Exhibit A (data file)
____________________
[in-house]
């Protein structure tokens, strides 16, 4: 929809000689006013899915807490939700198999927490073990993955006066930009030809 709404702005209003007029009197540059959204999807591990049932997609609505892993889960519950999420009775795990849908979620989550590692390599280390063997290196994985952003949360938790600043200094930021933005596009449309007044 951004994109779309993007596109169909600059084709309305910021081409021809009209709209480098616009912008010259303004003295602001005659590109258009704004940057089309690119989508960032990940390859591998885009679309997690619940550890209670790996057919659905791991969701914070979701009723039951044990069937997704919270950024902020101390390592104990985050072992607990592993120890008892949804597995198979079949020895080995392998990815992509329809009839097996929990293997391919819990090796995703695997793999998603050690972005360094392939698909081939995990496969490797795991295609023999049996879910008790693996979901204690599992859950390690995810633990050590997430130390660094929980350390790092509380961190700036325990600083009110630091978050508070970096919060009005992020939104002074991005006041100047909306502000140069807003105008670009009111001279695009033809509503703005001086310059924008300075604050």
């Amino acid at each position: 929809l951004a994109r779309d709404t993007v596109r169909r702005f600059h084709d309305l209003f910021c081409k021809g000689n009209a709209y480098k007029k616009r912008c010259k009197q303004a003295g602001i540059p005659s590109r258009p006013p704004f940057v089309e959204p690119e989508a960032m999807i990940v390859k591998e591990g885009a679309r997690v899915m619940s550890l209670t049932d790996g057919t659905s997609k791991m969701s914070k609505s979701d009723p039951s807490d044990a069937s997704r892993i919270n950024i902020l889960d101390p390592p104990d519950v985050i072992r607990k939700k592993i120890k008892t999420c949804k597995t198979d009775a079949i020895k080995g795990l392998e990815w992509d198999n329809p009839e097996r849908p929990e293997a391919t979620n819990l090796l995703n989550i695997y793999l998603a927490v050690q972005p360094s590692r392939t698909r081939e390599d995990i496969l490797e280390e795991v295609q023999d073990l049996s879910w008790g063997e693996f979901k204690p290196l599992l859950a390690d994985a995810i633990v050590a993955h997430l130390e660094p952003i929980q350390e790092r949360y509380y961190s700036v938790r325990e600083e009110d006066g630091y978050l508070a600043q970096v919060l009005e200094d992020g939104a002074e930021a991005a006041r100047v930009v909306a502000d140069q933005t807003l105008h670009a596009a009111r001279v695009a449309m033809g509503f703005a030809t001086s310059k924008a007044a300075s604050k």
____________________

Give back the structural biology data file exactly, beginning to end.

[in-house]
């Protein structure tokens, strides 16, 4: 929809000689006013899915807490939700198999927490073990993955006066930009030809 709404702005209003007029009197540059959204999807591990049932997609609505892993889960519950999420009775795990849908979620989550590692390599280390063997290196994985952003949360938790600043200094930021933005596009449309007044 951004994109779309993007596109169909600059084709309305910021081409021809009209709209480098616009912008010259303004003295602001005659590109258009704004940057089309690119989508960032990940390859591998885009679309997690619940550890209670790996057919659905791991969701914070979701009723039951044990069937997704919270950024902020101390390592104990985050072992607990592993120890008892949804597995198979079949020895080995392998990815992509329809009839097996929990293997391919819990090796995703695997793999998603050690972005360094392939698909081939995990496969490797795991295609023999049996879910008790693996979901204690599992859950390690995810633990050590997430130390660094929980350390790092509380961190700036325990600083009110630091978050508070970096919060009005992020939104002074991005006041100047909306502000140069807003105008670009009111001279695009033809509503703005001086310059924008300075604050």
């Amino acid at each position: 929809l951004a994109r779309d709404t993007v596109r169909r702005f600059h084709d309305l209003f910021c081409k021809g000689n009209a709209y480098k007029k616009r912008c010259k009197q303004a003295g602001i540059p005659s590109r258009p006013p704004f940057v089309e959204p690119e989508a960032m999807i990940v390859k591998e591990g885009a679309r997690v899915m619940s550890l209670t049932d790996g057919t659905s997609k791991m969701s914070k609505s979701d009723p039951s807490d044990a069937s997704r892993i919270n950024i902020l889960d101390p390592p104990d519950v985050i072992r607990k939700k592993i120890k008892t999420c949804k597995t198979d009775a079949i020895k080995g795990l392998e990815w992509d198999n329809p009839e097996r849908p929990e293997a391919t979620n819990l090796l995703n989550i695997y793999l998603a927490v050690q972005p360094s590692r392939t698909r081939e390599d995990i496969l490797e280390e795991v295609q023999d073990l049996s879910w008790g063997e693996f979901k204690p290196l599992l859950a390690d994985a995810i633990v050590a993955h997430l130390e660094p952003i929980q350390e790092r949360y509380y961190s700036v938790r325990e600083e009110d006066g630091y978050l508070a600043q970096v919060l009005e200094d992020g939104a002074e930021a991005a006041r100047v930009v909306a502000d140069q933005t807003l105008h670009a596009a009111r001279v695009a449309m033809g509503f703005a030809t001086s310059k924008a007044a300075s604050k």